fbpx Leptomeningeal Metastases - Plus Therapeutics (PSTV)
Leptomeningeal Metastases

A rare, difficult-to-treat cancer of the
central nervous system (CNS).

Leptomeningeal Metastases (LM), also known as leptomeningeal carcinomatosis, is a late-stage cancer complication in which cancer cells spread from four primary cancers – breast, lung, melanoma and gastrointestinal – to the CNS. It is usually found in either the leptomeninges or cerebrospinal fluid (CSF), often goes undiagnosed due to a lack of symptoms, and causes neurological complications such as difficulty thinking, double vision, and headaches.

Incidence

110K

cases diagnosed each year in the U.S.1

Survival

7%

of patients survive the first year from diagnosis 2

Current Treatment Approaches

There is considerable variation in the resource-intensive treatment of LM, with no standard of care and usually significant healthcare costs at the one-year mark after diagnosis. Typically, treatment includes radiation therapy to the affected sites, followed by chemotherapy.

Patients often face the difficult choice between toxic therapies
and a limited life expectancy.

The risk of significant side effects from entire neuroaxis radiation therapy generally outweighs the benefits in this relatively radioresistant tumor. Focal radiation therapy relieves neurological symptoms but has no significant effect on survival.
Due to the relatively short median survival, today, patients must carefully evaluate whether they would prefer to prolong life with significant side effects or let the disease take its course while remaining relatively pain-free.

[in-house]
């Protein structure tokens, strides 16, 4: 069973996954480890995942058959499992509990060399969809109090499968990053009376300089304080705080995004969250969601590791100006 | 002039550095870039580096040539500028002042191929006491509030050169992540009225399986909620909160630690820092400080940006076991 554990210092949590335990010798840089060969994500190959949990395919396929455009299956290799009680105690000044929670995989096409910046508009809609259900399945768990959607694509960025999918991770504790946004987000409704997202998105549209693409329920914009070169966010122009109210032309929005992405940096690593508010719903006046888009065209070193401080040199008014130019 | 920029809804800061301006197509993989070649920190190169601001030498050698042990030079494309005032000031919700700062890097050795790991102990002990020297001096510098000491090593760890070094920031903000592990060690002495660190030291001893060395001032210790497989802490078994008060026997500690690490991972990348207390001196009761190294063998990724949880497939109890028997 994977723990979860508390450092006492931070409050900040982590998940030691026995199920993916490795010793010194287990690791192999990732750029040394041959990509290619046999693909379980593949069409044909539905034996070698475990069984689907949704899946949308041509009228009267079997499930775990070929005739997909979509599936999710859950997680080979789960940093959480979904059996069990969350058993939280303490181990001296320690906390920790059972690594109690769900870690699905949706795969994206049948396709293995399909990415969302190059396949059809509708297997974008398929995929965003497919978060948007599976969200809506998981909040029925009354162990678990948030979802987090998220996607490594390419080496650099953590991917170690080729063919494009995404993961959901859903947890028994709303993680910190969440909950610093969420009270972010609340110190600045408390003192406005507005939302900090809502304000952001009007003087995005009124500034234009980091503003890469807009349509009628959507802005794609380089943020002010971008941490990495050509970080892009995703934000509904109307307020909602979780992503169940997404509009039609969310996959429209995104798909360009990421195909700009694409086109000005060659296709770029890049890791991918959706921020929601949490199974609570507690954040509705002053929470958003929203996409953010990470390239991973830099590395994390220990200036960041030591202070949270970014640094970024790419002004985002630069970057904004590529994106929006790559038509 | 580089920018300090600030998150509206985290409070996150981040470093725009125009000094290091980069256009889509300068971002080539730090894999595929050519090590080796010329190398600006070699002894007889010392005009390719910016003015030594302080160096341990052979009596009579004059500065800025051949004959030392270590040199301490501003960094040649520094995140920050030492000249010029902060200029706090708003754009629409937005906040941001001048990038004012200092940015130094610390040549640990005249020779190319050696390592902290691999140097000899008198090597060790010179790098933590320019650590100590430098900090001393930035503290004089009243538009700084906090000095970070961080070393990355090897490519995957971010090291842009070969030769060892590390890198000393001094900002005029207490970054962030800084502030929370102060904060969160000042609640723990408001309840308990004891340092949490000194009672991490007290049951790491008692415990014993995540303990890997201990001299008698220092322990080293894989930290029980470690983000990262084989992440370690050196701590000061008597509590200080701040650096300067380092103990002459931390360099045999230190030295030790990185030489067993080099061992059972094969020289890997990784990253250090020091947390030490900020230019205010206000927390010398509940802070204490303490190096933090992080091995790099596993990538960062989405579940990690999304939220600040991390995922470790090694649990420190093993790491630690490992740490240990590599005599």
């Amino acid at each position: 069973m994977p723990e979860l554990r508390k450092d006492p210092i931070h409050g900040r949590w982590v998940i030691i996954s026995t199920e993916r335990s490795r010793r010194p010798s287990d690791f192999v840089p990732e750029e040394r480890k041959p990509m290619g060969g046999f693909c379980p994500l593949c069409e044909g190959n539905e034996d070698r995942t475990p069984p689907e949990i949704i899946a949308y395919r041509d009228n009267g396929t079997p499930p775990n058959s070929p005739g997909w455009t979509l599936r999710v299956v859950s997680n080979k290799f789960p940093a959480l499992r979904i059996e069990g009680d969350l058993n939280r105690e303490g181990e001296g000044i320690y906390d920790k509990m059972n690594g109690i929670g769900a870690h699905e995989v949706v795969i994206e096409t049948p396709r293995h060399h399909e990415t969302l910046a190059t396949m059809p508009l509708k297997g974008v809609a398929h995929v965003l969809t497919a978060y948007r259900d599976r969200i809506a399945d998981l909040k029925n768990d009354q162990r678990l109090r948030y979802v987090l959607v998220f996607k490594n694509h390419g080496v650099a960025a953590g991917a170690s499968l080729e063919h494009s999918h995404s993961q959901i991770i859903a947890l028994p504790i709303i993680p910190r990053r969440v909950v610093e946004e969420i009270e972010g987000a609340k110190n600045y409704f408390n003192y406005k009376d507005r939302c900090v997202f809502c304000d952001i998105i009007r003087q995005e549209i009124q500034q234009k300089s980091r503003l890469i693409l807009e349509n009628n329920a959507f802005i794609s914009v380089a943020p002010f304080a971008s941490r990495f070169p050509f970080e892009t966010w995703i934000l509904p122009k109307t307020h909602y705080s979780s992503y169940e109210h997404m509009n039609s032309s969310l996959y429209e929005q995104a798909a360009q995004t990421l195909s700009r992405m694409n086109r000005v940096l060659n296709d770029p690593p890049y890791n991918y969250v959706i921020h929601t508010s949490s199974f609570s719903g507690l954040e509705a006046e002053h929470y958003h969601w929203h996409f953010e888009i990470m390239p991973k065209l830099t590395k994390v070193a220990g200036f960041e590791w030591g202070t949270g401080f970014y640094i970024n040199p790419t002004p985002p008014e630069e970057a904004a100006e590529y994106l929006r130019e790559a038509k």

The Opportunity

To extend the life of patients with LM and
maintain their quality of life at the same time.

Compared to similar radiotherapeutics, 186RNL may potentially clear the body in a quicker amount of time – less than a day. The use of the radioisotope, Rhenium-186, also appears to be a better match for this application than other radioisotopes, as it has a 3.8-day half-life that facilitates higher dose amounts to be absorbed in the CNS before entering the circulatory system.
Our lead drug candidate, 186RNL, is a radiotherapeutic designed to inject high doses of radiation directly into the CNS via an intraventricular Ommaya reservoir. By targeting the tumor more precisely, we expect 186RNL may minimize radiation exposure to normal tissues, exhibit a high safety margin with minimal risk of bone marrow suppression, and be able to treat most patients with LM.
186RNL is currently being investigated in our ReSPECT-LM Phase 1 Clinical Trial, where patients with LM will be administered a single dose on an outpatient basis. In preclinical models, 186RNL showed promising efficacy levels and no maximum tolerable dose was reached.